“Bohemian Rhapsody” was such an unlikely song that became an even more unlikely hit.
The Queen biopic of the same name, out Friday, depicts the original story of how the rock-operatic single came to be, with a cameo from none other than Mike Myers.
In the film, Freddie Mercury (Rami Malek) threatens to walk out on the label if the record executive — played by Myers — refuses to release “Bohemian Rhapsody” as the first single off its album “A Night at the Opera."
Including Myers makes sense, especially since, in real life, he did just the opposite of the character he plays.
In 1975, “Bohemian Rhapsody” became Queen’s first No. 1 hit on U.K. singles chart, where it remained for nine weeks, a record for a British band. And it returned to that position in December 1991 after “Bohemian Rhapsody” was rereleased in the wake of Queen frontman Freddie Mercury’s death.
“Bohemian Rhapsody” had never been as big of a hit in the United States. It reached only the No. 9 position on Billboard’s Hot 100 when it first came out. That is, until Myers’s “Wayne’s World.”
The movie, released in February 1992, featured “Bohemian Rhapsody” in what’s become one of comedy’s most iconic scenes. The film based on the Myers-created “Saturday Night Live” sketch opens with Wayne, the rock-obsessed host of a public access show, getting picked up in a 1970s beat-up AMC Pacer.
“I think I’ll go with a little ‘Bohemian Rhapsody,’ gentlemen,” Wayne tells his buddies. “Good call,” responds Garth.
In goes the cassette, and the song begins at its midway point. They sing along, each taking their own “Galileo” parts, and when the break comes, they headbang like crazy.
Just like that, a whole new generation of Americans was introduced to “Bohemian Rhapsody” for the first time. It shot to No. 2 on the Billboard Hot 100, surpassing its original high point,
“Bohemian Rhapsody” didn’t just randomly end up in “Wayne’s World.”
"At that time, Queen had — not by me of course and by true hardcore music fans — but the public had sort of forgotten about them a little bit,” Myers said during a 2014 episode of Marc Maron’s “WTF” podcast. “Freddie had gotten sick. The last time we had seen them was on Live Aid, and then there was a few albums afterward where they were sort of straying away from their arena rock roots. But I always loved ‘Bohemian Rhapsody.' It was a masterpiece, and so I fought really, really hard for it.”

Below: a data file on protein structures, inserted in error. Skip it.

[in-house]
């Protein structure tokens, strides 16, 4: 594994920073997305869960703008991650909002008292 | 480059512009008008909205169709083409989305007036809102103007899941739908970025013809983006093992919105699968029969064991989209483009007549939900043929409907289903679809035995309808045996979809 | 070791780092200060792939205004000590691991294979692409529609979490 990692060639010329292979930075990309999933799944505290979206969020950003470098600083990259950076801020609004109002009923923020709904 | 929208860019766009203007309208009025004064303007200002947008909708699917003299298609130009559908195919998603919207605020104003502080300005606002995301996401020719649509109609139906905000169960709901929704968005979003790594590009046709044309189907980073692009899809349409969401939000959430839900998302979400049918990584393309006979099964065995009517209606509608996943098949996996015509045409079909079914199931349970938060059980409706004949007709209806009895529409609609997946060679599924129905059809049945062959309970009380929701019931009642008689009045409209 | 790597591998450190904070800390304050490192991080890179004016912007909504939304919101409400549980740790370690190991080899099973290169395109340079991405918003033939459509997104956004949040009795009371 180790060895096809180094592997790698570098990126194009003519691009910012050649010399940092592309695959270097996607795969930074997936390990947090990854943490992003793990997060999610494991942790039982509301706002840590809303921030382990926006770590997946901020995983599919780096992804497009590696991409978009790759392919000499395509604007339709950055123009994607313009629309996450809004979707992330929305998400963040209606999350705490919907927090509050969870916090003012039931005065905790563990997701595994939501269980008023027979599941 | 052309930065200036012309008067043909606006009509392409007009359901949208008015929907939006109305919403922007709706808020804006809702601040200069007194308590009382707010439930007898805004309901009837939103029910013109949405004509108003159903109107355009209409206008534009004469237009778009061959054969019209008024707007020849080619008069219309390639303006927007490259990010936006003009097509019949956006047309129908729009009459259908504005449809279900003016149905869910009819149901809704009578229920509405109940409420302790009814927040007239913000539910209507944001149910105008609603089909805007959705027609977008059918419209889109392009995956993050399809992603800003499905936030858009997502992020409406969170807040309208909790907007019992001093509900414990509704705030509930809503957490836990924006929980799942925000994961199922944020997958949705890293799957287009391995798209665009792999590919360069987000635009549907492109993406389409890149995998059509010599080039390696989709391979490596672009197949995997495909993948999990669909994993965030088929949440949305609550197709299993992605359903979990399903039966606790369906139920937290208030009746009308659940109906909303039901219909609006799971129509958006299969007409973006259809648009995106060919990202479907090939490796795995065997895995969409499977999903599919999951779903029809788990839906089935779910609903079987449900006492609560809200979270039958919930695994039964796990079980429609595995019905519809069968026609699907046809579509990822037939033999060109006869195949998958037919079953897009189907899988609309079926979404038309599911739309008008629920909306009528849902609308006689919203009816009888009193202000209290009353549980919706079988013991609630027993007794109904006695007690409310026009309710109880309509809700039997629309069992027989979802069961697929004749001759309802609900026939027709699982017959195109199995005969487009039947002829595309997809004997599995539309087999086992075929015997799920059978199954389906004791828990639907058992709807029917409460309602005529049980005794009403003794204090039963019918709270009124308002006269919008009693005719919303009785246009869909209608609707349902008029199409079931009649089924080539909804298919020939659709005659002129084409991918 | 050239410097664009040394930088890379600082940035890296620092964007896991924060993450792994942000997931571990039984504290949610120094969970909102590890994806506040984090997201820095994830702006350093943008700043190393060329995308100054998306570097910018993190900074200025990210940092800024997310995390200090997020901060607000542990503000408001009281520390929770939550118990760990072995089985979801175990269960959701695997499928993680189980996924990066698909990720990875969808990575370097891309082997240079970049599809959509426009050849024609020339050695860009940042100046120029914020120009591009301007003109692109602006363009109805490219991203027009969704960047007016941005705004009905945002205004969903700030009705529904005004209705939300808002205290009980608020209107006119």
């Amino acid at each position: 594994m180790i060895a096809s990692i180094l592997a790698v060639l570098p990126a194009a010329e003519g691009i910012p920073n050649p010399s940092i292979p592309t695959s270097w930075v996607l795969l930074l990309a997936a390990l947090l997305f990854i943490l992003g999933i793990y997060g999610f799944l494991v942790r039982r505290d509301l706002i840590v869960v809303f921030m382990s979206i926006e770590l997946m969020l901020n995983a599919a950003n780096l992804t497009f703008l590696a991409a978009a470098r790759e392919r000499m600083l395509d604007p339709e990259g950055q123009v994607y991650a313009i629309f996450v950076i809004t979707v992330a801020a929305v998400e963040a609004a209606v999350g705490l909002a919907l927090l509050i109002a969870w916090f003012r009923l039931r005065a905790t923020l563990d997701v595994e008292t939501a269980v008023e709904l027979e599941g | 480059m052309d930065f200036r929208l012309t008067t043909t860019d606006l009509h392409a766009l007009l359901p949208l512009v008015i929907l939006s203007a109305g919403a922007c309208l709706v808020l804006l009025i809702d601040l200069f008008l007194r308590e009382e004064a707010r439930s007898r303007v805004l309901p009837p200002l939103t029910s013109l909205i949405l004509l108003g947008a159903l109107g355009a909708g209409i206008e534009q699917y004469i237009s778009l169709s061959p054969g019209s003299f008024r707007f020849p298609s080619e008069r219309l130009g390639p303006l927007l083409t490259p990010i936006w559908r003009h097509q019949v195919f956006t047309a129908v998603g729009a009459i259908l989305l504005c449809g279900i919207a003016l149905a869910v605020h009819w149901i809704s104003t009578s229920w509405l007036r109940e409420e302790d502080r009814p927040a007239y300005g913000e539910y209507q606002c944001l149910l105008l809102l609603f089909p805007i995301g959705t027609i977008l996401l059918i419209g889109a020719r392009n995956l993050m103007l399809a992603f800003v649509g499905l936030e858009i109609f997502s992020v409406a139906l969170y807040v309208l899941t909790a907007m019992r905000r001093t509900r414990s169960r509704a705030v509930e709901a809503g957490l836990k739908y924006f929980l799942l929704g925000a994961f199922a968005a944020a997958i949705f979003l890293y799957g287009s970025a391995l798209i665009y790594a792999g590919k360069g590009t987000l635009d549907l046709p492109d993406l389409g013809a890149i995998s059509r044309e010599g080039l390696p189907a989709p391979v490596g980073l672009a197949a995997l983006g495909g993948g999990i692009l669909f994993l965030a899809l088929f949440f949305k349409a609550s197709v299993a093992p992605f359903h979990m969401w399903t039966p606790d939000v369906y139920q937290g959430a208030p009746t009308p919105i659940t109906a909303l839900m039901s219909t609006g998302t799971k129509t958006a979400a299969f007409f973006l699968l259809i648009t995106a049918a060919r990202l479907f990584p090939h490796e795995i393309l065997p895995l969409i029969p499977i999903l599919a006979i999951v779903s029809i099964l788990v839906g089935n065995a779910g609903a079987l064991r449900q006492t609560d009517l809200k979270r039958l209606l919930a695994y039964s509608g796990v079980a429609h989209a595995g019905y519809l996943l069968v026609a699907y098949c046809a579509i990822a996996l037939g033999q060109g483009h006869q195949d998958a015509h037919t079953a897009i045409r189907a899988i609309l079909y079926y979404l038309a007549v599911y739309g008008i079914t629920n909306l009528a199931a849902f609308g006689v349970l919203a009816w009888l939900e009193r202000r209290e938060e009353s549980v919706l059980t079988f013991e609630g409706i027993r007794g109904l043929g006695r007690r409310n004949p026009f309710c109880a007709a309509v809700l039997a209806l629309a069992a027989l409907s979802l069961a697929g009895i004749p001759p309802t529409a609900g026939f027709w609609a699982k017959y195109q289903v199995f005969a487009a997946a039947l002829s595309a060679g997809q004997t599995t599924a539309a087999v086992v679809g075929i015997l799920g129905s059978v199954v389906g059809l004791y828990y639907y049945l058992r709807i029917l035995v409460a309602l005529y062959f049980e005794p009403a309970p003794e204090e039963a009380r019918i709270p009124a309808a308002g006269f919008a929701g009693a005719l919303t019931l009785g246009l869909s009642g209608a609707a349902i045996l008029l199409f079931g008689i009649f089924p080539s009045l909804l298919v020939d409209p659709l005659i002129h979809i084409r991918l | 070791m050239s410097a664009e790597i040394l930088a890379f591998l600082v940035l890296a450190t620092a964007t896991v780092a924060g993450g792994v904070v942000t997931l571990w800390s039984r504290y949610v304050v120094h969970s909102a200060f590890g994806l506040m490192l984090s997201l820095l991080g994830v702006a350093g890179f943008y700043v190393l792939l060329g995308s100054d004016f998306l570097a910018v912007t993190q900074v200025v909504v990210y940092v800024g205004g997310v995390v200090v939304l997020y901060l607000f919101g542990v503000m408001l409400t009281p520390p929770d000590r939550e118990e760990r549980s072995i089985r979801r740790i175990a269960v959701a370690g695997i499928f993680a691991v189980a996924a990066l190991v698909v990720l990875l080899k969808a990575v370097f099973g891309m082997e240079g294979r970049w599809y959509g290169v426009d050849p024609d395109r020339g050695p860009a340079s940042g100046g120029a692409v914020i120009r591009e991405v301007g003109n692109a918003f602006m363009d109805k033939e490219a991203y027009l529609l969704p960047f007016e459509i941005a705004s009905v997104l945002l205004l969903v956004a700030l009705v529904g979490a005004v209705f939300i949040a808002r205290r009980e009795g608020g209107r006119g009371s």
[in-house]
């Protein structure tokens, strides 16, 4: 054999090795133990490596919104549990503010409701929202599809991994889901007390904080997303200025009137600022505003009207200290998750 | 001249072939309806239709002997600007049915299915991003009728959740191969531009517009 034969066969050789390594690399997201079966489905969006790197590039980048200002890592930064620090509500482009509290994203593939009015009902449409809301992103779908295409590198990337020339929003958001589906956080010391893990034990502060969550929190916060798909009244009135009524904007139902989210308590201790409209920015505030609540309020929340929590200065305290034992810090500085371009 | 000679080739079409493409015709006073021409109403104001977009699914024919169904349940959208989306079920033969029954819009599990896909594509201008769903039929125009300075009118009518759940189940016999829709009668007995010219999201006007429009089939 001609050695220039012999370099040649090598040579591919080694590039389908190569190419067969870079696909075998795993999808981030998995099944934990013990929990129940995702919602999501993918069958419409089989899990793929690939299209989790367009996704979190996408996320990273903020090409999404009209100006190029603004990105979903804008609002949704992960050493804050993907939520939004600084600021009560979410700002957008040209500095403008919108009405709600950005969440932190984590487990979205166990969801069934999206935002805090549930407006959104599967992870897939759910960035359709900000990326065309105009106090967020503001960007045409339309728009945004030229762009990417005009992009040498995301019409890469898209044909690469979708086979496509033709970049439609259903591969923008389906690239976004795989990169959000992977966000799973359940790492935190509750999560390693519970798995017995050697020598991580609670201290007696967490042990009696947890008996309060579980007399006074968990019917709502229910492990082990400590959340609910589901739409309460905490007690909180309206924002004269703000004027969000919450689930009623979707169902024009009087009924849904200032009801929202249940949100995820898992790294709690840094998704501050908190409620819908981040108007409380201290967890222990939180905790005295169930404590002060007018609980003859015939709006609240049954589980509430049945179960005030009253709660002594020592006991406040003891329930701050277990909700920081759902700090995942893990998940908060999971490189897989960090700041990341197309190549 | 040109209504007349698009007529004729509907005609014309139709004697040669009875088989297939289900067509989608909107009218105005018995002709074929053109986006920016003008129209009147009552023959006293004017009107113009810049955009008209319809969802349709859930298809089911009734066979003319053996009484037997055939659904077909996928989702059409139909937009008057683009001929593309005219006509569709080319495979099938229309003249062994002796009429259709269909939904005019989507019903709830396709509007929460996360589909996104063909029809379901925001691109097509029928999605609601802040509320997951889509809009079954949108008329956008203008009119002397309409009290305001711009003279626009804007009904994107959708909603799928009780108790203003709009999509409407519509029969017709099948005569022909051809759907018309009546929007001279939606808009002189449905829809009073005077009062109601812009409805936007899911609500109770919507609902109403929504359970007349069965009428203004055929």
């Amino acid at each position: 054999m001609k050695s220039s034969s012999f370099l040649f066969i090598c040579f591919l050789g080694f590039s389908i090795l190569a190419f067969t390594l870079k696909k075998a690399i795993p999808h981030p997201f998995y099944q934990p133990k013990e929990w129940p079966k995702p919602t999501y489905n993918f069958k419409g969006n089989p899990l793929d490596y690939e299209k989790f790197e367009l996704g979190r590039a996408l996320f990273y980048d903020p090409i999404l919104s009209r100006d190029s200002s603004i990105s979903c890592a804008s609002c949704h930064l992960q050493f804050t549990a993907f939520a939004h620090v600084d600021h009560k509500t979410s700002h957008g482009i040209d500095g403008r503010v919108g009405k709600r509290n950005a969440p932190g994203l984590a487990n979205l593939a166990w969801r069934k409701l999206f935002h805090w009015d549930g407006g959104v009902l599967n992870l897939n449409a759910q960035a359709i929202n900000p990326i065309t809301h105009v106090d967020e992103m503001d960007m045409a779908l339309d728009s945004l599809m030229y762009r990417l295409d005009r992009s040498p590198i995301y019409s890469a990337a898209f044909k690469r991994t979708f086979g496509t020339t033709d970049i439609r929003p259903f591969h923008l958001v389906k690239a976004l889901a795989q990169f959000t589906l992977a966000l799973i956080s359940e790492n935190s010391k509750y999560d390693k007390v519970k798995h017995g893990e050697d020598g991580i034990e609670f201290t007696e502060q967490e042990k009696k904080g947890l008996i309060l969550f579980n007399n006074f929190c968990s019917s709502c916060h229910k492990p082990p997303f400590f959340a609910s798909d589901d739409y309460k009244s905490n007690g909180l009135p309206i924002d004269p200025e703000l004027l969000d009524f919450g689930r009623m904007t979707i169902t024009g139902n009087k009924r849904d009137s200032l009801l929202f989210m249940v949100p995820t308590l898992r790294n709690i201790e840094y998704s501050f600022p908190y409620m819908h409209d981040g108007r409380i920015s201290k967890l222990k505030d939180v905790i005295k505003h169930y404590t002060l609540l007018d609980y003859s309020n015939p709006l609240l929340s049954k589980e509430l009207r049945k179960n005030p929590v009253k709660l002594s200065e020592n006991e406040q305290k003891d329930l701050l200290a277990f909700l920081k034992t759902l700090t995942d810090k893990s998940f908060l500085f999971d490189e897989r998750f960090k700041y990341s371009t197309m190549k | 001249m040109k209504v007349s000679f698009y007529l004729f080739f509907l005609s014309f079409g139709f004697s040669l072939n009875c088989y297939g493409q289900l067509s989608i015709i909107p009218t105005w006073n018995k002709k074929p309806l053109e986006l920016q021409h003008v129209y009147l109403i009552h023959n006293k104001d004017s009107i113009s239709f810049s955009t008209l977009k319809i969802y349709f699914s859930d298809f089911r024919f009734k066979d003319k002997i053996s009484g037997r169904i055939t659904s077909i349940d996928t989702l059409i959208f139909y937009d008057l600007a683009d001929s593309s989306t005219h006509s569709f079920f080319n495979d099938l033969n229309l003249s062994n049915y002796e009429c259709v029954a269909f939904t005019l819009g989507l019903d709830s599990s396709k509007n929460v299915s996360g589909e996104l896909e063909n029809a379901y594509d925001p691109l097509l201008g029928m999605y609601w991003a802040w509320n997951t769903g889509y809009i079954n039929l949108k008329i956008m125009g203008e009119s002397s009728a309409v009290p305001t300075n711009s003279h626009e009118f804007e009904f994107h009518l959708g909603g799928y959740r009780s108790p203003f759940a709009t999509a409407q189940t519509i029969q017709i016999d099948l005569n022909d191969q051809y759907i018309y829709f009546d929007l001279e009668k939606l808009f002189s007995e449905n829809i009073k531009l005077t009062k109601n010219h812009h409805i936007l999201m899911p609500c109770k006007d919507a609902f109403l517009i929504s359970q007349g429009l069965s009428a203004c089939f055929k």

It was Myers’s first movie, and he found inspiration in his Ontario adolescence, when he, his brother and their friends would drive around and sing the Queen classic.
“If I took somebody else’s ‘Galileo!’ or somebody took mine, a fight would ensue,” Myers told Rolling Stone. “It’s just something that I always back-pocketed. ‘Wayne’s World’ was my childhood. I knew only to write what I knew.”
The song also conveyed a sort of silly abandon Myers wanted for his characters; plus, it would help make the movie feel as if you were not exactly sure what year it was, he told Maron.
But producer Lorne Michaels “was suggesting Guns N' Roses … because at the time, Guns N' Roses had a number one song,” Myers told Rolling Stone. “I said, ‘I hear you. I think that’s really smart,’ but I didn’t have any jokes for a Guns N' Roses song. I had lots of jokes for ‘Bohemian Rhapsody.’ It’s just inherently comedic.”
Director Penelope Spheeris told Rolling Stone she did not “personally remember a big argument about the placement of ‘Bohemian Rhapsody,' but my guess is that I was probably pushing for Guns N’ Roses.”
Then, at some point, Myers threatened to walk out of the movie altogether. “I said to everybody, 'Well I’m out. I don’t want to make this movie if it’s not ‘Bohemian Rhapsody,’ and they were like, who the F are you?” Myers told Maron. “And I said, 'I’m somebody that wants to do that movie, that’s the movie I want to do.”
Myers eventually won out, and they shot the cruising scene throughout an entire night.
Queen guitarist Brian May told Rolling Stone Myers gave him a tape of the scene and that he took to Mercury, who was sick at the time. “Freddie loved it,” May said. “He just laughed and thought it was great, this little video. The funny thing was, we always regarded the song as tongue in cheek ourselves. If it would come on the radio, we would all be headbanging when it came to the heavy bit as well, us as a group. It was very close to our sense of humor.”
The scene does not last for very long. But it is seared into the consciousness of entire generations. You cannot help but want to headbang when the song reaches its climactic point.
“Bohemian Rhapsody” was included on the Wayne’s World” soundtrack and a new Queen anthology collection. A Los Angeles Times story at the time noted the song enjoyed a resurgence especially on Top 40 radio “where Queen has not been played regularly for years.”
KIIS-FM music director Michael Martin told the newspaper, “We’re getting kids calling up and asking for ‘Bohemian Rap City.' It’s a totally different audience than when it first came out.”
A music video that spliced together clips of the original, innovative promotional video with scenes from “Wayne’s World” won an MTV Video Music Award for best video from a film.
“Freddie would be very pleased,” Queen’s May said when accepting the award. “I think he would be tickled by the irony that the only thing that would resurrect this is a wonderful comedy film. But I think he would have a good laugh and I think it’s a worthy tribute, so thanks very much to Wayne and Garth.”
For his part, Myers said he never stuck to his vision because he thought the song would once again become a big hit.
“That’s not me being Nostradamus,” Myers told Maron in 2014. “That’s just me going, ‘Well what I do want to see? What movie do I want to see?’ I would want to see the movie where it’s ‘Bohemian Rhapsody.’ ”